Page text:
Shai Wosner



Click here to visit Shai Wosner's profile page

by Shai Wosner June 26th, 2012

Reflections on Michael Hersch “Along the Ravines”

A few weeks ago, with the wonderful support of Seattle Symphony, I had the pleasure of giving the world premiere of along the ravines: fragments for piano and orchestra, a new piano concerto by Michael Hersch, which has come into being with the support of Borletti-Buitoni Trust. This piece is unusual in more than one way. Rather than a concerto, it is a series of fragments for piano and orchestra that are preceded by fragments of poems by the late Polish poet Zbigniew Herbert.  While  the inclusion of quotations of poetry as “mottos” for musical works has been in practice since at least the early 19th-century, I feel that in this piece these fragments are almost part of the music in the sense that they could almost replace the more “mundane” directions such as tempo markings and performance indications with their atmosphere and spirit. It also lends the piece a certain intimacy, as if the composer draws both the musician and the listener into the world of images that may be behind the music.

Continue reading this entry »

Posted in
by Shai Wosner April 27th, 2010

Eyjafjallajokull and me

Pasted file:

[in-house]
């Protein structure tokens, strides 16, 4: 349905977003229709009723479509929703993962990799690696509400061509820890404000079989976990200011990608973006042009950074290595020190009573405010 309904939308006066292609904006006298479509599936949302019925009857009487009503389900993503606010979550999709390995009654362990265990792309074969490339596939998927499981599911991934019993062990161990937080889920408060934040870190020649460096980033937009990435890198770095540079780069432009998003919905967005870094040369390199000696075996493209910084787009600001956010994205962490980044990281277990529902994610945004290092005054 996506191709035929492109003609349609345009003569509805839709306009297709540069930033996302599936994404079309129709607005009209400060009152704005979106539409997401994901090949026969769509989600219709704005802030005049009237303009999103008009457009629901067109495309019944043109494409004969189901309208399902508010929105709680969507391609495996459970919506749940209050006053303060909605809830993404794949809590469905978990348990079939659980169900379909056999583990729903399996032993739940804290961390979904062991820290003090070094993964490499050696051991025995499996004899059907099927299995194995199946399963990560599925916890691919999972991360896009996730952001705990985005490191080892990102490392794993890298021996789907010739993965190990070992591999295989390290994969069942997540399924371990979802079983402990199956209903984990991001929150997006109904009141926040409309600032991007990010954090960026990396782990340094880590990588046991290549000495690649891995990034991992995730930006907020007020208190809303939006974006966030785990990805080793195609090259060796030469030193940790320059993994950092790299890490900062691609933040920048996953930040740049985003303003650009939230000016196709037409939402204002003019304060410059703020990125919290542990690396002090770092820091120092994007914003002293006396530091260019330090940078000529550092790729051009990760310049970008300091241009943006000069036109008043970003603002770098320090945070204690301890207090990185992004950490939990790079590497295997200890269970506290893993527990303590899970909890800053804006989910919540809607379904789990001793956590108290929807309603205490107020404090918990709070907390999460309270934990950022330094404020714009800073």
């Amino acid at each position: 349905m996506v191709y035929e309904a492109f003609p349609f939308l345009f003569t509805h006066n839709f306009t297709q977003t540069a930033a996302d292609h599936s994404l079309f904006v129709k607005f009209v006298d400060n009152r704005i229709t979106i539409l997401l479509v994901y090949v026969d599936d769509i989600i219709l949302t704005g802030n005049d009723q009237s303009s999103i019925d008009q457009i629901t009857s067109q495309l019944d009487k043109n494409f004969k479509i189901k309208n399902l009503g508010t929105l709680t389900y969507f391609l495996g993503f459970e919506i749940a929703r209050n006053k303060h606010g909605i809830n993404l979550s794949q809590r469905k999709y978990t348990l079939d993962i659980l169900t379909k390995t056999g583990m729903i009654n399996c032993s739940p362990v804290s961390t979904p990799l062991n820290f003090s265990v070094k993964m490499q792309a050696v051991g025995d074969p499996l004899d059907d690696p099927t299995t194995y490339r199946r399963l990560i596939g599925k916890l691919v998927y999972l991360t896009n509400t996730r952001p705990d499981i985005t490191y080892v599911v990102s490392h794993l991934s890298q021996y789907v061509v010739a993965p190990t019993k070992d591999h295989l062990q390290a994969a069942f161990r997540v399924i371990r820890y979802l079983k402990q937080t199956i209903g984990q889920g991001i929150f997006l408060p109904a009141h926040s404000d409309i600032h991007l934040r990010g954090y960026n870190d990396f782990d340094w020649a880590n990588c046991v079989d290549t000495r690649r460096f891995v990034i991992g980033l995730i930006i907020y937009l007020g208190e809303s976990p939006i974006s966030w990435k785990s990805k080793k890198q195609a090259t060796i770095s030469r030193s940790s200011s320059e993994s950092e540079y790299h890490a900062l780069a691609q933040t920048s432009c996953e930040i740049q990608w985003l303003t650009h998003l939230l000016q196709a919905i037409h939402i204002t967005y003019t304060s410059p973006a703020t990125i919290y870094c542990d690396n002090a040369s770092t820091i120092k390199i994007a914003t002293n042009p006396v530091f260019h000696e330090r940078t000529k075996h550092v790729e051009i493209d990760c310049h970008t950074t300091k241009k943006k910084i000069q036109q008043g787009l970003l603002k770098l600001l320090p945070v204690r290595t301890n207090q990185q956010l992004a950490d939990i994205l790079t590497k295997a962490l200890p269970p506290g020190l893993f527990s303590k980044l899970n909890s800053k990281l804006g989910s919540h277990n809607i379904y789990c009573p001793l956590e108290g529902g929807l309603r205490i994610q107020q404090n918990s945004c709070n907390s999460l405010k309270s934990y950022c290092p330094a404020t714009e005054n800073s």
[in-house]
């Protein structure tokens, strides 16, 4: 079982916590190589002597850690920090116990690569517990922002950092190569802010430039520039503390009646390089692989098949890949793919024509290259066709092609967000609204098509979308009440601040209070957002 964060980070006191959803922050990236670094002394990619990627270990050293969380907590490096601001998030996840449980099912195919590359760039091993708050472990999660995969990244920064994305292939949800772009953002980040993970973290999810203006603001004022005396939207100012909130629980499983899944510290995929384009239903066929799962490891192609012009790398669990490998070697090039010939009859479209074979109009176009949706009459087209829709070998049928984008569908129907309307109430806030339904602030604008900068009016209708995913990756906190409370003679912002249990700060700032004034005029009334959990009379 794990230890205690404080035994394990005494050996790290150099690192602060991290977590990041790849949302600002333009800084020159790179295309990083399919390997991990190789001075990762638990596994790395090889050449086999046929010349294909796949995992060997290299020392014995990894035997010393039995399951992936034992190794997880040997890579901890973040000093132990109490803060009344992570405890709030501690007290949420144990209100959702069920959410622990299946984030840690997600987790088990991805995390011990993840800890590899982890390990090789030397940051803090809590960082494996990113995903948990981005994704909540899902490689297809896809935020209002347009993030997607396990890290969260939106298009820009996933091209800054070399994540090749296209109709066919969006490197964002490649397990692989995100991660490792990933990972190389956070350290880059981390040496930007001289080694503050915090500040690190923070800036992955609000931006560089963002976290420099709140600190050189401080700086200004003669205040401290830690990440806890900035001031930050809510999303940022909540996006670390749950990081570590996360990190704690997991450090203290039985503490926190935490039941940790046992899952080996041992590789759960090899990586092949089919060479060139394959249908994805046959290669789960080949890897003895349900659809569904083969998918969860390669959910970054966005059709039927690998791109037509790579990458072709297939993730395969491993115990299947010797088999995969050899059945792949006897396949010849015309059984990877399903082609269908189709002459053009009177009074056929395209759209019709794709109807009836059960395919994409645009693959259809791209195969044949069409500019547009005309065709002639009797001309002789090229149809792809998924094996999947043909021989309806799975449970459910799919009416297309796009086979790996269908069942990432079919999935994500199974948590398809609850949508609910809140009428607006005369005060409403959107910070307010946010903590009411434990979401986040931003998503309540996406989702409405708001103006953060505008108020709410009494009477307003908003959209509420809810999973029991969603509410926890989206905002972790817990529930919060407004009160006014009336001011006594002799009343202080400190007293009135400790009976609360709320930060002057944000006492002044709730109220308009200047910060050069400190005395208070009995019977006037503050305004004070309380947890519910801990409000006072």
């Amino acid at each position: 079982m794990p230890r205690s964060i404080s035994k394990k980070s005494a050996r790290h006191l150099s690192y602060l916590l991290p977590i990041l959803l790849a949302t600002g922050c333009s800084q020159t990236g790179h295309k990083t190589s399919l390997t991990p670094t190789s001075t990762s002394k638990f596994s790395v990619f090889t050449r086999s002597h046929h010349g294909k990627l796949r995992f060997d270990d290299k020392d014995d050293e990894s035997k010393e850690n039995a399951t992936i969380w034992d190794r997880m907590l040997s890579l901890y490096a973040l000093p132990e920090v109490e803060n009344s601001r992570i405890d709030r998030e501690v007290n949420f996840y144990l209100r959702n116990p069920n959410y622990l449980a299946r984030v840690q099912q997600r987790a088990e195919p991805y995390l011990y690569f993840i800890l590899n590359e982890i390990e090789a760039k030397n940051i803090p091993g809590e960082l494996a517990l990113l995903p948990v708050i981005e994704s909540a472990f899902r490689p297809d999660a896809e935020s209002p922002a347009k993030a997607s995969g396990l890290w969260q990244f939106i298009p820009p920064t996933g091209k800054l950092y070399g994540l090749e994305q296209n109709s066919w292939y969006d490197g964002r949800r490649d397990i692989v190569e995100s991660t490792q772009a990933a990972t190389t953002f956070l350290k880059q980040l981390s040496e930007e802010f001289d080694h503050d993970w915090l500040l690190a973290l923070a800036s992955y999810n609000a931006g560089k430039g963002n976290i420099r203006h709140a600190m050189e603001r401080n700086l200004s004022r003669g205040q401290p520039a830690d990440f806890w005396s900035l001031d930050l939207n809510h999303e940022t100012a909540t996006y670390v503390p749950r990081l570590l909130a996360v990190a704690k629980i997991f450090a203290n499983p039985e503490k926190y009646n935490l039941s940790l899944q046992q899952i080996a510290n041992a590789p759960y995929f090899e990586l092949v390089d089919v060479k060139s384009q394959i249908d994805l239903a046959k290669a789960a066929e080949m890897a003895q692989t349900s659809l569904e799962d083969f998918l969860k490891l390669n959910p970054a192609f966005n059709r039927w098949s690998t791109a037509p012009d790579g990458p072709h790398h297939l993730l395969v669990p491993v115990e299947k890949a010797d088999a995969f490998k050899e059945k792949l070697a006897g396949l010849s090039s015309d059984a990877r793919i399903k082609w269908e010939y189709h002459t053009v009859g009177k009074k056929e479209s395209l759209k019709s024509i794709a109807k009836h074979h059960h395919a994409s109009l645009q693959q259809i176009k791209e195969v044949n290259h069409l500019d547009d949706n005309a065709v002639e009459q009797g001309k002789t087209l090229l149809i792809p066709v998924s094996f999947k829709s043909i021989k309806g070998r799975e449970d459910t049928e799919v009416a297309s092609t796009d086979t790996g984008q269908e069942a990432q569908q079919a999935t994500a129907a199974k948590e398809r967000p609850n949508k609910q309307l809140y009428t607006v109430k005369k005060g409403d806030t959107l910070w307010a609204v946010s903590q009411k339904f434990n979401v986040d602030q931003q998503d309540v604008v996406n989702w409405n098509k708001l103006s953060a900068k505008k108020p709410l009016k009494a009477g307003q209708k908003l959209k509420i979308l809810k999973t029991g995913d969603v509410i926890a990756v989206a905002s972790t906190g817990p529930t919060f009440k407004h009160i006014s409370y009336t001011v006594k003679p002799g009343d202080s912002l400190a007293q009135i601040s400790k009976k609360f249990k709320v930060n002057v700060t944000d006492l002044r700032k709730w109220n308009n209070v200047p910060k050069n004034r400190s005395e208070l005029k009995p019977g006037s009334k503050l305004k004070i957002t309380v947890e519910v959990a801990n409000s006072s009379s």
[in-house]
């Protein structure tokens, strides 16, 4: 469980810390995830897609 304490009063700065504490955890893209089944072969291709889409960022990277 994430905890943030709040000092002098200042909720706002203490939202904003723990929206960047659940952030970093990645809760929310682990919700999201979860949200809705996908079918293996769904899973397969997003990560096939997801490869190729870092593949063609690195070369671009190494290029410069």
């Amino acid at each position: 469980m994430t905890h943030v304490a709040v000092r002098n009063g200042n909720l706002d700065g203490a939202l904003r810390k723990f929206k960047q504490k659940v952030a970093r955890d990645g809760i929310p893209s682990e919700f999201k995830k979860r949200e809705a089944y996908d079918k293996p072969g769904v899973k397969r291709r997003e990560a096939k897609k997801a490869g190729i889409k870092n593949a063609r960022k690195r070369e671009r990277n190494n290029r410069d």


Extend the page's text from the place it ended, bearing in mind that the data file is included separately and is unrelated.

Well, by now it’s old news. But although it started with a bang (literally), it must have taken sometime for most people to realize how much their life could be affected by the whims of Eyjafjallajokull, the world’s most notorious volcano for the past few days.

Continue reading this entry »

Posted in
by Shai Wosner April 30th, 2009

Same Program, Different Audience

Shai Wosner with Colin Currie, Christian Tetzlaff and Soovin Kim on Tour with BBT 2006 Is there a difference whether playing Debussy in Paris or in New York? The qualities in Debussy’s music transcend time and place so if there is a difference, it has more to do with the piano or the hall but not necessarily the city (although it’s always nice to have an excuse to be in Paris, of course). Recently, after having played a recital program in several American and European cities, I found myself thinking about audiences. Not that one doesn’t think of the audience during the concert – in a way, it would be unnatural to completely ignore it. Clearly not all audiences are the same. As much as one would like to avoid pop psychology it is fascinating to pause and think sometimes whether there is such a thing as a European musical sensibility or an American one. But this recent experience was also a reminder how misleading generalizations can be and that an audience can be just as likely to absorb Debussy with the concentration that his music demands and with equal intent and appreciation for his genius, whether in a small town in South Carolina or in the 7th Arrondissement.

Continue reading this entry »

Posted in